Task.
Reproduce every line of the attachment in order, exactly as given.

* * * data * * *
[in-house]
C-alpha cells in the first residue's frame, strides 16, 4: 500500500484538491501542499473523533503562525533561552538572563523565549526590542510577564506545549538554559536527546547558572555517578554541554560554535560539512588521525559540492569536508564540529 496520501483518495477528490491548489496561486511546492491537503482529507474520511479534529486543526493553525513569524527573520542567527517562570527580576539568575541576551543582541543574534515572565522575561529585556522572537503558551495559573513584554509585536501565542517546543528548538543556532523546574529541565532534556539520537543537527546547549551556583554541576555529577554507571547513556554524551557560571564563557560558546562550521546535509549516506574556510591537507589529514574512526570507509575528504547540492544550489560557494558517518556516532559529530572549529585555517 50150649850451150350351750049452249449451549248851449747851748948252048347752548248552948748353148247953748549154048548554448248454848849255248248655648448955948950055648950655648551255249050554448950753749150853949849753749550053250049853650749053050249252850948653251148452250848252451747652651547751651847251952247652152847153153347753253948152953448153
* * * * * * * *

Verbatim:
[in-house]
C-alpha cells in the first residue's frame, strides 16, 4: 500500500484538491501542499473523533503562525533561552538572563523565549526590542510577564506545549538554559536527546547558572555517578554541554560554535560539512588521525559540492569536508564540529 496520501483518495477528490491548489496561486511546492491537503482529507474520511479534529486543526493553525513569524527573520542567527517562570527580576539568575541576551543582541543574534515572565522575561529585556522572537503558551495559573513584554509585536501565542517546543528548538543556532523546574529541565532534556539520537543537527546547549551556583554541576555529577554507571547513556554524551557560571564563557560558546562550521546535509549516506574556510591537507589529514574512526570507509575528504547540492544550489560557494558517518556516532559529530572549529585555517 50150649850451150350351750049452249449451549248851449747851748948252048347752548248552948748353148247953748549154048548554448248454848849255248248655648448955948950055648950655648551255249050554448950753749150853949849753749550053250049853650749053050249252850948653251148452250848252451747652651547751651847251952247652152847153153347753253948152953448153